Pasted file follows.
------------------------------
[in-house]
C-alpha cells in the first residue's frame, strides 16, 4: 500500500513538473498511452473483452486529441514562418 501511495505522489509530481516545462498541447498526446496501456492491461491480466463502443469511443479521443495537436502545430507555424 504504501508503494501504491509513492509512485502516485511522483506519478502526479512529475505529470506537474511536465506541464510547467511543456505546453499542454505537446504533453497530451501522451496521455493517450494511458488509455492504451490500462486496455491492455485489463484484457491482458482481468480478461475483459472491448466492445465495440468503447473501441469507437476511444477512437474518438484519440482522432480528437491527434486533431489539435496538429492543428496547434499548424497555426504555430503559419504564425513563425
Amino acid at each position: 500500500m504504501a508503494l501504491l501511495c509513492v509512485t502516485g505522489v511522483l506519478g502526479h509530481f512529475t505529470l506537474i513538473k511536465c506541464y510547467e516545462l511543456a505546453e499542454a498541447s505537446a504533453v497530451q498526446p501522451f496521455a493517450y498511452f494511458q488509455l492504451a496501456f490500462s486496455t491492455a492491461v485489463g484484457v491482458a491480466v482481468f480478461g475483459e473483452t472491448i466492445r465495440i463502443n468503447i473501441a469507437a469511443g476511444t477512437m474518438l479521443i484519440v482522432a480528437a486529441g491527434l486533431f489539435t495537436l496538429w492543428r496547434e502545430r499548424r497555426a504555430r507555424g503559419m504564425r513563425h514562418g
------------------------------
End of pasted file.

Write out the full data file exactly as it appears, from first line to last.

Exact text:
[in-house]
C-alpha cells in the first residue's frame, strides 16, 4: 500500500513538473498511452473483452486529441514562418 501511495505522489509530481516545462498541447498526446496501456492491461491480466463502443469511443479521443495537436502545430507555424 504504501508503494501504491509513492509512485502516485511522483506519478502526479512529475505529470506537474511536465506541464510547467511543456505546453499542454505537446504533453497530451501522451496521455493517450494511458488509455492504451490500462486496455491492455485489463484484457491482458482481468480478461475483459472491448466492445465495440468503447473501441469507437476511444477512437474518438484519440482522432480528437491527434486533431489539435496538429492543428496547434499548424497555426504555430503559419504564425513563425
Amino acid at each position: 500500500m504504501a508503494l501504491l501511495c509513492v509512485t502516485g505522489v511522483l506519478g502526479h509530481f512529475t505529470l506537474i513538473k511536465c506541464y510547467e516545462l511543456a505546453e499542454a498541447s505537446a504533453v497530451q498526446p501522451f496521455a493517450y498511452f494511458q488509455l492504451a496501456f490500462s486496455t491492455a492491461v485489463g484484457v491482458a491480466v482481468f480478461g475483459e473483452t472491448i466492445r465495440i463502443n468503447i473501441a469507437a469511443g476511444t477512437m474518438l479521443i484519440v482522432a480528437a486529441g491527434l486533431f489539435t495537436l496538429w492543428r496547434e502545430r499548424r497555426a504555430r507555424g503559419m504564425r513563425h514562418g